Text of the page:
Press Release

Reports show need for energy efficiency financing in western NC

Contacts:
Rory McIlmoil, Appalachian Voices, 828-262-1500, rory@appvoices.org
Amber Moodie-Dyer, Appalachian Voices, 828-262-1500, amber@appvoices.org
Daniel Kauffman, ResiSpeak, 919-812-5657, dk@resispeak.com

John Kidda, a Boone-area home energy contractor, donated an extensive energy audit on the a local home as part of the "High Country Home Energy Contest."

John Kidda, a Boone-area home energy contractor, donated an extensive energy audit on the a local home as part of the “High Country Home Energy Contest.”

BOONE, N.C. — Two reports released today by Appalachian Voices show how effective home energy efficiency improvements can be for saving families money and the tremendous customer demand in western North Carolina for accessible, upfront financing to make such improvements.

The first report details the energy savings achieved after one year for the three winners of the “High Country Home Energy Makeover Contest” launched in late 2014 by Appalachian Voices. A total of $5,300 was spent on insulation, air sealing and other improvements for the three families, which are served by the Blue Ridge Electric Membership Corp.

The report found a direct correlation between the amount of money invested and resulting energy cost savings. Importantly, the contest winners immediately benefitted from more comfortable and healthier homes. Zack Dixon of Boone and Vance Woodie of West Jefferson each saved 15% on their energy bills: Dixon had $3,200 worth of improvements and saved $181 for the year, and Woodie had $1,300 worth of improvements and saved $125. The Dunlap family of Sugar Grove had $800 of improvements and saved 8%, amounting to annual savings of more than $80 even though their home is heated primarily with wood.

“We are so thankful for all of the work that was done on our house. We immediately began noticing an improvement in the comfort of our home and saved quite a bit on our heating costs last winter,” Sean Dunlap says.

The three families won the improvements in the contest and do not have to pay back the costs, but for a utility-financed program, the energy savings from the upgrades on the three homes would pay off the cost, on average, in 13 years, and the savings would continue after that. “Based on the results from these homes, it is clear that a modest investment in insulating, air sealing and fixing air ducts can save significant amounts of energy and provide a decent return on investment,” says Daniel Kauffman, President of ResiSpeak, which produced the report.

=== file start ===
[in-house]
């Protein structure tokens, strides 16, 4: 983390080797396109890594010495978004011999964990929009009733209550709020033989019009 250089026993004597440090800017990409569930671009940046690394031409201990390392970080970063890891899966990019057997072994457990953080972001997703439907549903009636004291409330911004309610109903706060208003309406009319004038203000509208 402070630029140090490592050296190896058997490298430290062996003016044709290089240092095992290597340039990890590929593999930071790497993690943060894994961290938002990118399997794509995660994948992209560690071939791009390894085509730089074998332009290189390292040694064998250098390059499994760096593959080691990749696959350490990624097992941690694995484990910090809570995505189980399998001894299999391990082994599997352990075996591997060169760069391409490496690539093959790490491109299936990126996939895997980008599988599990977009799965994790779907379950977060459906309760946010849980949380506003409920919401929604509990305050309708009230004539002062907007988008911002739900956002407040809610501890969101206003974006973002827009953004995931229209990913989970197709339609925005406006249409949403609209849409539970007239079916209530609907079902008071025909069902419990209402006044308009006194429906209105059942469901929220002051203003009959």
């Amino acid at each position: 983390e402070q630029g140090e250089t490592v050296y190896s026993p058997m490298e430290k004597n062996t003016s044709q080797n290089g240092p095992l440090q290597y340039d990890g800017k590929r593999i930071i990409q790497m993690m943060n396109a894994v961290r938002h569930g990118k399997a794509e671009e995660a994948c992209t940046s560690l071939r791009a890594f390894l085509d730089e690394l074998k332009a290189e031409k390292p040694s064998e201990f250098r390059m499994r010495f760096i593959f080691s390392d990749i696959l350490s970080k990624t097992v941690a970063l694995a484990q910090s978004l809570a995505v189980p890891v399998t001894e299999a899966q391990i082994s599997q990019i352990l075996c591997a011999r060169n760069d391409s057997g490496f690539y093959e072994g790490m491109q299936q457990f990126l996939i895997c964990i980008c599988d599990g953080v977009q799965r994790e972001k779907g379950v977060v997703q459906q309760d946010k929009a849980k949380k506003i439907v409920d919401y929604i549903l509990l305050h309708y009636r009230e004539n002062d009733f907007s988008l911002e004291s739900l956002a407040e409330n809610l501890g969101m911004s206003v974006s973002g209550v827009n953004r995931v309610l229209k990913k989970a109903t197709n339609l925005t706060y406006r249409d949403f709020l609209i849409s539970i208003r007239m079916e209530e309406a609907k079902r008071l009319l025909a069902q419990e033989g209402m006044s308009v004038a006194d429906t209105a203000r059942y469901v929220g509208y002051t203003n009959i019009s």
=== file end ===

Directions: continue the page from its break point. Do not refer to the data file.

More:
Appalachian Voices conducted the contest in part as a way to raise awareness of the opportunity for rural electric cooperatives to help pay the upfront costs for their members to invest in energy efficiency and enable them to pay off the cost on their monthly bills over time, a financing tool called “on-bill financing.” In April, Blue Ridge EMC announced its pilot Energy SAVER Loan Program, which is providing $100,000 in loans to as many as 30 homeowners to pay for weatherization, insulation and heating system improvements.

Appalachian Voices’ Energy Policy Director Rory McIlmoil hopes to see the pilot expand to a permanent, larger-scale program and says other co-ops in the region could offer comprehensive energy efficiency financing as well.

“In the region served by Blue Ridge, Surry-Yadkin and French Broad electric cooperatives, there are 24,000 families living in poverty and 72,000 homes that are more than 30 years old,” says McIlmoil. “These numbers suggest that what’s needed to fully tackle the problem of high energy costs is millions of dollars a year that is made available to help residents of all income levels afford energy efficiency improvements. That level of investment would also provide a significant boost to local economies.”

Also released today are the results of a regional Facebook survey conducted for Appalachian Voices by Resource Media that further illustrate the need for accessible financing for home energy improvements. Of the 300 survey respondents, which include customers of four western North Carolina co-ops and of Duke Energy, 89% said they have trouble paying their energy bills sometimes, often or always. Additionally, 69% said being able to afford the upfront cost of improvements was one of the biggest challenges, and 40% said they would apply for on-bill financing from their electric utility if such a program were offered.

“We know that there are still many unmet needs when it comes to achieving the region’s energy efficiency potential,” says Amber Moodie-Dyer, North Carolina Energy Savings Outreach Coordinator at Appalachian Voices. “We continue to partner with the community and electric co-ops to expand access to energy upgrades that improve home comfort, help residents save money, provide local jobs and business opportunities, and help protect our water, air and other natural resources.”

Visit Energy Savings for Appalachia for more information.
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